Some time ago a manager came to me after a lecture. I had talked about change strategies and he was wondering where humour fits in. We had a pleasant talk about this. And then the cogwheels continued to turn about this.
In this month’s blog I would like to share my progressing insight with you. And this begins with the fact that there is not just one type of humour. There are various types and they all have a different effect.
The Dutch comedian Herman Finkers is a master at this type of humour:
‘The course dealing with disappointment is cancelled once again’
And this statement from world history (which is still unpleasantly topical) is also a good one:
Journalist to Winston Churchill “How do you feel about British civilisation?”
Churchill: “I find it an excellent idea”
Absurd humour causes a brief ‘short circuit’ in your head. It broadens the mind and makes you see new connections. This (re-)thinking quality is essential in change to be able to find the unusual pathways. So absurd humour can be used perfectly to reinforce action.
Mocking and malicious delight
And there is a type of humour in which we snigger about the behaviour of an absent person. To the listener this can have a guiding effect if we laugh at people who display ‘old behaviour’. Mocking is then a change strategy. However, you may wonder whether it is an ethical change strategy, because you are making fun of someone without his consent only to achieve your own goal.
Mocking becomes teasing when the other is there, and you have the intension of perpetuating the relationship with this person. Humour is then a term of endearment. This creates warmth, resulting in the other person being more receptive to your influence. But if you only do it for this purpose, teasing becomes manipulation. Teasing should therefore not only be a change strategy, but an additional effect of a ‘bit of fun’ of which you may reap the benefits.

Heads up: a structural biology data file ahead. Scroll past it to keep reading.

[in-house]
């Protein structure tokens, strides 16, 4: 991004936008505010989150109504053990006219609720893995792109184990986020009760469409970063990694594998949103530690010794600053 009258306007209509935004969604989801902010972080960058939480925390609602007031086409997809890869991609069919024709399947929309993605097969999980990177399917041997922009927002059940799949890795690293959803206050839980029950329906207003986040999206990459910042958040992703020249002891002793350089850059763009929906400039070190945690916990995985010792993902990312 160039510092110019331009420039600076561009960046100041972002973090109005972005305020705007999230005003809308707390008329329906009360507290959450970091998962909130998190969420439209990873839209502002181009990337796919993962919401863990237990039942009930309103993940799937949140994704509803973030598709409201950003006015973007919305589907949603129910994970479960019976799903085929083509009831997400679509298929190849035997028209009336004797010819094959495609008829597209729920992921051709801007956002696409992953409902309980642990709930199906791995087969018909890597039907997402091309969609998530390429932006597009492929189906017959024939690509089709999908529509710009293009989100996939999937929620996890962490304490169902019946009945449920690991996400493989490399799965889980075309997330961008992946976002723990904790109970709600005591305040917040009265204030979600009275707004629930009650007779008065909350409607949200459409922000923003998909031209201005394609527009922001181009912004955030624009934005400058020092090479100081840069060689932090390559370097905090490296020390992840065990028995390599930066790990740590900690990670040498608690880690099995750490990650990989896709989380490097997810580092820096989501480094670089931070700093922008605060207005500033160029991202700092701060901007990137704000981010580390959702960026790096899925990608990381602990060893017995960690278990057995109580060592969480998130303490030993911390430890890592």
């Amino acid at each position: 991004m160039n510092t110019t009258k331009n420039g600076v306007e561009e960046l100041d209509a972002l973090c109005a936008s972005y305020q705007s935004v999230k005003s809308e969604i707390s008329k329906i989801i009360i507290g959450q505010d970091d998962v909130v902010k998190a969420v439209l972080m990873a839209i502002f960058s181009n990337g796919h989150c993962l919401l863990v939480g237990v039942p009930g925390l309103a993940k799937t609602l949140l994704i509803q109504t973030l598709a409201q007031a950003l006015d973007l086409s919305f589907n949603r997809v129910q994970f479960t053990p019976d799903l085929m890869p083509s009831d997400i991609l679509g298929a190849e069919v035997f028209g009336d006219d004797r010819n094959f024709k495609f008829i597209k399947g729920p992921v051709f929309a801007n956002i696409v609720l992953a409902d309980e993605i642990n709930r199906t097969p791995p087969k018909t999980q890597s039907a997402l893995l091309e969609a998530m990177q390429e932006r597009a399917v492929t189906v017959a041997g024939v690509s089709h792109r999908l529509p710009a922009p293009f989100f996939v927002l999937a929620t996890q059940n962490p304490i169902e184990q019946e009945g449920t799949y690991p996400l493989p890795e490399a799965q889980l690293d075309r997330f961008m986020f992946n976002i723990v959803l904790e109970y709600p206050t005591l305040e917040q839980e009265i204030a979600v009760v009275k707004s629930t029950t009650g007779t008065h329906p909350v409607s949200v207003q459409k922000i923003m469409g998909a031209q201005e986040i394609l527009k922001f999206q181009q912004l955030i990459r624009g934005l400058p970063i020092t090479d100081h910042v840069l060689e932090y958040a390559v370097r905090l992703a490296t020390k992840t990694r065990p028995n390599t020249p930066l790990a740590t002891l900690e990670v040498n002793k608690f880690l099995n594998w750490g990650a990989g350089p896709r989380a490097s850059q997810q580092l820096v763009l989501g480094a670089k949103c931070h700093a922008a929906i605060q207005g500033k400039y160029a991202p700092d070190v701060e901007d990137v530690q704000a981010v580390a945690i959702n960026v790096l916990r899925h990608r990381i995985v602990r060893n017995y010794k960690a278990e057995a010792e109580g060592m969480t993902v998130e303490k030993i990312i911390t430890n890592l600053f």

Not taking yourself too seriously
There is room of laughter in good coach conversations. Putting your own behaviour into perspective in a safe environment give you a release that paves the way for reflection. This why this form of humour is definitely a change strategy.
I don’t think you can call the giggles a change strategy. After all, this type cannot be ‘used’, it happens automatically and maintains itself. But it does have a liberating effect and this can only be an advantage.
Humour as an innovating and a liberating force
These five types of humour (there are probably more) can each be given a place in one of my change strategies *. Humour is not a change strategy in itself; every change strategy has its own humour.
We should also not forget that humour can also achieve the opposite; for instance by laughing problems away or by mocking those who are taking a new course. In this case humour is not an innovative but a conservative force.
You may take offence that I have tried to unravel a phenomenon that in fact loses its beauty when it is unravelled. And you’d be right, but I just can’t resist unravelling. I hope to make up for it with a wonderful quote of a manager who is making a sincere attempt to celebrate a successful change:
‘We stood at the edge of the abyss, but we took a huge leap forward’**
Annemarie Mars, July 2016